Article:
John Baez

Public Lecture at Categories in Algebra, Geometry and Mathematical Physics

July 14, 2005

The Mysteries of Counting:
Euler Characteristic versus Homotopy Cardinality

We all know what it means for a set to have 6 elements, but what sort of thing has -1 elements, or 5/2? Believe it or not, these questions have nice answers. The Euler characteristic of a space is a generalization of cardinality that admits negative integer values, while the homotopy cardinality is a generalization that admits positive real values. These concepts shed new light on basic mathematics. For example, the space of finite sets turns out to have homotopy cardinality e, and this explains the key properties of the exponential function. Euler characteristic and homotopy cardinality share many properties, but it's hard to tell if they are the same, because there are very few spaces for which both are well-defined. However, in many cases where one is well-defined, the other may be computed by dubious manipulations involving divergent series - and the two then agree! The challenge of unifying them remains open.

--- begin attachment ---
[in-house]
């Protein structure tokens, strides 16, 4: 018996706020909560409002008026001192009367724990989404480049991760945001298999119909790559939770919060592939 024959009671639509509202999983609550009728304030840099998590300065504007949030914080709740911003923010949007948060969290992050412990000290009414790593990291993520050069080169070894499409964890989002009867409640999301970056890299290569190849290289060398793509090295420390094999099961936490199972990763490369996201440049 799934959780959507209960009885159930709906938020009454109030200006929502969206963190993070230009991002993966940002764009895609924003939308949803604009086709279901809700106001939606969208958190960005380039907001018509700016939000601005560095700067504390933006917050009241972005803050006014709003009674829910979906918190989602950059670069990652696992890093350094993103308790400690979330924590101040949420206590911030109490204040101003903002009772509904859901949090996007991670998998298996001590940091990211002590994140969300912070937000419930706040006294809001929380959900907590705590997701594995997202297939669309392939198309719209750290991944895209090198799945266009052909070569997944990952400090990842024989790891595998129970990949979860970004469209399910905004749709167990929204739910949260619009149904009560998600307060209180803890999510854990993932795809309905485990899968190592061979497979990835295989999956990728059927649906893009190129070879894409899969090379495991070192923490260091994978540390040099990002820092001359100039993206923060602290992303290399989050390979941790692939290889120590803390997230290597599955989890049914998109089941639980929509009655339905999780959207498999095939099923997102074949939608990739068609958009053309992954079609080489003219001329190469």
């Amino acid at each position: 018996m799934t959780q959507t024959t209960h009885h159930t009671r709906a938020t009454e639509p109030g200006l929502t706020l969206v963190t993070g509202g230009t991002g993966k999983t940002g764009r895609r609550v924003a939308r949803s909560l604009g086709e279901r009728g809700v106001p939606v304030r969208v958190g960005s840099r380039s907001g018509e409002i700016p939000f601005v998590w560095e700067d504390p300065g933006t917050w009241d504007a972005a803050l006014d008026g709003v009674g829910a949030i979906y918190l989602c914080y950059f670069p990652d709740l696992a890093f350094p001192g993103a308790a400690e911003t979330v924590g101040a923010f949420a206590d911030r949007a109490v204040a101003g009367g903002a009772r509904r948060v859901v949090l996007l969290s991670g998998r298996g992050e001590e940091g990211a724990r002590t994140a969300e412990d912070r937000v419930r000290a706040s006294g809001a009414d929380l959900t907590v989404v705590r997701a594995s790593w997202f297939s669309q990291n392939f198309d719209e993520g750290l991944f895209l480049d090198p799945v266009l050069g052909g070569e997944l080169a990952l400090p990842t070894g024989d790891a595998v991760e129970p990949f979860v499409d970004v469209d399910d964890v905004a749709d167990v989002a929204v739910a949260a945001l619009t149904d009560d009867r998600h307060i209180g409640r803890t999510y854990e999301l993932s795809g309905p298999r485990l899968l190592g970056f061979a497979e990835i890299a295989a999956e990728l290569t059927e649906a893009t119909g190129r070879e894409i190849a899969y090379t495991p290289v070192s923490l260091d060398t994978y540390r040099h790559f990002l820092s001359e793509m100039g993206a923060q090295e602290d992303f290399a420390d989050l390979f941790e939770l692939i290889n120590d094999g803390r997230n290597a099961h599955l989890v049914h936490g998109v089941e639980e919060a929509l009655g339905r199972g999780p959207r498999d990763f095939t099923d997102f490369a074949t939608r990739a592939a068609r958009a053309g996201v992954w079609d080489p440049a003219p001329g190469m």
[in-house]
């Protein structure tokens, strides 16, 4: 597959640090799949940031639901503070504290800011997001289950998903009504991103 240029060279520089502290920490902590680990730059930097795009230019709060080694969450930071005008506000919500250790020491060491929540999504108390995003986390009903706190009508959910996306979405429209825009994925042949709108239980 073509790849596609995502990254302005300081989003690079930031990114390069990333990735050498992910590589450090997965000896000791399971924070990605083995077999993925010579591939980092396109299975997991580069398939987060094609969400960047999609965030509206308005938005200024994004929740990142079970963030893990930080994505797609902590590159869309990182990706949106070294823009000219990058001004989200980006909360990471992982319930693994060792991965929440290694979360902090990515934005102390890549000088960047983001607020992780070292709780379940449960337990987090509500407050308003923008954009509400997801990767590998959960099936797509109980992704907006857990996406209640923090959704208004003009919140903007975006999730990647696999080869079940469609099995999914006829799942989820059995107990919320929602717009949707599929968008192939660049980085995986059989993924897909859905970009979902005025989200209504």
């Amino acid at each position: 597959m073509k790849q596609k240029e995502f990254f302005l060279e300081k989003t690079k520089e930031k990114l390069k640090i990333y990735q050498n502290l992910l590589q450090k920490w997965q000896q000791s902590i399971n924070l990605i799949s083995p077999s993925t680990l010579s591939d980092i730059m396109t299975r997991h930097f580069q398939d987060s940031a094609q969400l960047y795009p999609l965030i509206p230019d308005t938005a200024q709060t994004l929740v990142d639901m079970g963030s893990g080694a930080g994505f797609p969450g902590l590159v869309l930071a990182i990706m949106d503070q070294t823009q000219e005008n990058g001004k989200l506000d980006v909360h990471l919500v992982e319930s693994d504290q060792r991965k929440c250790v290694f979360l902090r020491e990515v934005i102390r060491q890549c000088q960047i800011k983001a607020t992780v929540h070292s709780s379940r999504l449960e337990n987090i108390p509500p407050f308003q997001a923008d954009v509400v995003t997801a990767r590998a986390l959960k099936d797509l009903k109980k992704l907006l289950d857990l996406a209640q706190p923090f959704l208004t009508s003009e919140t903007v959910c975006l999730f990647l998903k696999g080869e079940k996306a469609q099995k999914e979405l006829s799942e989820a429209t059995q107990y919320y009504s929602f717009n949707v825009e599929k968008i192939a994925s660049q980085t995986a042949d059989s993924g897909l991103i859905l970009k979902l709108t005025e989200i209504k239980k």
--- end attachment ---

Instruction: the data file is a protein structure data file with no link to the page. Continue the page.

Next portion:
The Mysteries of Counting - transparencies in PDF format.

For more information, try these papers:

Also try these expository treatments in This Week's Finds in Mathematical Physics:

For much more, try these course notes:

Finally, here's an earlier talk on this subject:

The imaginary expression √-a and the negative expression -b resemble each other in that each one, when they seem the solution of a problem, they indicate that there is some inconsistency or nonsense. - Augustus De Morgan

Mathematics is not the rigid and rigidity-producing schema that the layman thinks it is; rather, in it we find ourselves at that meeting point of constraint and freedom that is the very essence of human nature. - Hermann Weyl

© 2005 John Baez